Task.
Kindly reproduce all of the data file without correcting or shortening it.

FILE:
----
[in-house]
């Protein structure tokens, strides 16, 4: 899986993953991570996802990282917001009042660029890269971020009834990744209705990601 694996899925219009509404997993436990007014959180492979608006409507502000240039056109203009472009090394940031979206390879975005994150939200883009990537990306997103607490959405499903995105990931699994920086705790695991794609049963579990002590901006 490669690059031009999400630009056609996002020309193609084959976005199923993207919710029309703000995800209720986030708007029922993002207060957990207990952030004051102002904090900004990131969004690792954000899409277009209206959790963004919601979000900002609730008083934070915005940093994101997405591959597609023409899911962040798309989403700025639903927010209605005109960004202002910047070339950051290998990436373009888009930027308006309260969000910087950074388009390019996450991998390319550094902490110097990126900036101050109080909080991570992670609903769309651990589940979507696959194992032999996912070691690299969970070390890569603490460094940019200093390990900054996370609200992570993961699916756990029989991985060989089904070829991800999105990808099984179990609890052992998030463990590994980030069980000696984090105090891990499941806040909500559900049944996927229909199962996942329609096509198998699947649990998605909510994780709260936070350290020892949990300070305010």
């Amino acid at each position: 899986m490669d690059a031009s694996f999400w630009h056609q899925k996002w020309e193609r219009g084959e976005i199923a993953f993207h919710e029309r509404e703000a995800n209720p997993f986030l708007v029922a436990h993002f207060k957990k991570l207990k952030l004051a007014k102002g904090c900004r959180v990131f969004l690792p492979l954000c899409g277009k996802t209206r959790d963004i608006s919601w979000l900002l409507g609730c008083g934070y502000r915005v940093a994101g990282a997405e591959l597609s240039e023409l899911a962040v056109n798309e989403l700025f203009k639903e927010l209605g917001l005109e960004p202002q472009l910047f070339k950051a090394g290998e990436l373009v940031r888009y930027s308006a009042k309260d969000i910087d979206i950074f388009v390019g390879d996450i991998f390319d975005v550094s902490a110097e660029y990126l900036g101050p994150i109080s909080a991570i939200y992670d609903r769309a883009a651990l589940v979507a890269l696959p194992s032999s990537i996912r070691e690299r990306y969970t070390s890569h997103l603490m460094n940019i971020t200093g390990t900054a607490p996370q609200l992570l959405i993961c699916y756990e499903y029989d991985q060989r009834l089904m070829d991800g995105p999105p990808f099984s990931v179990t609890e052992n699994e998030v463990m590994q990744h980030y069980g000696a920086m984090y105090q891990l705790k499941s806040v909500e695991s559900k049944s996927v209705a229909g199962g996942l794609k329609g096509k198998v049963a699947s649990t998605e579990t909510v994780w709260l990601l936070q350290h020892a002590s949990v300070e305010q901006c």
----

[in-house]
């Protein structure tokens, strides 16, 4: 899986993953991570996802990282917001009042660029890269971020009834990744209705990601 694996899925219009509404997993436990007014959180492979608006409507502000240039056109203009472009090394940031979206390879975005994150939200883009990537990306997103607490959405499903995105990931699994920086705790695991794609049963579990002590901006 490669690059031009999400630009056609996002020309193609084959976005199923993207919710029309703000995800209720986030708007029922993002207060957990207990952030004051102002904090900004990131969004690792954000899409277009209206959790963004919601979000900002609730008083934070915005940093994101997405591959597609023409899911962040798309989403700025639903927010209605005109960004202002910047070339950051290998990436373009888009930027308006309260969000910087950074388009390019996450991998390319550094902490110097990126900036101050109080909080991570992670609903769309651990589940979507696959194992032999996912070691690299969970070390890569603490460094940019200093390990900054996370609200992570993961699916756990029989991985060989089904070829991800999105990808099984179990609890052992998030463990590994980030069980000696984090105090891990499941806040909500559900049944996927229909199962996942329609096509198998699947649990998605909510994780709260936070350290020892949990300070305010």
């Amino acid at each position: 899986m490669d690059a031009s694996f999400w630009h056609q899925k996002w020309e193609r219009g084959e976005i199923a993953f993207h919710e029309r509404e703000a995800n209720p997993f986030l708007v029922a436990h993002f207060k957990k991570l207990k952030l004051a007014k102002g904090c900004r959180v990131f969004l690792p492979l954000c899409g277009k996802t209206r959790d963004i608006s919601w979000l900002l409507g609730c008083g934070y502000r915005v940093a994101g990282a997405e591959l597609s240039e023409l899911a962040v056109n798309e989403l700025f203009k639903e927010l209605g917001l005109e960004p202002q472009l910047f070339k950051a090394g290998e990436l373009v940031r888009y930027s308006a009042k309260d969000i910087d979206i950074f388009v390019g390879d996450i991998f390319d975005v550094s902490a110097e660029y990126l900036g101050p994150i109080s909080a991570i939200y992670d609903r769309a883009a651990l589940v979507a890269l696959p194992s032999s990537i996912r070691e690299r990306y969970t070390s890569h997103l603490m460094n940019i971020t200093g390990t900054a607490p996370q609200l992570l959405i993961c699916y756990e499903y029989d991985q060989r009834l089904m070829d991800g995105p999105p990808f099984s990931v179990t609890e052992n699994e998030v463990m590994q990744h980030y069980g000696a920086m984090y105090q891990l705790k499941s806040v909500e695991s559900k049944s996927v209705a229909g199962g996942l794609k329609g096509k198998v049963a699947s649990t998605e579990t909510v994780w709260l990601l936070q350290h020892a002590s949990v300070e305010q901006c």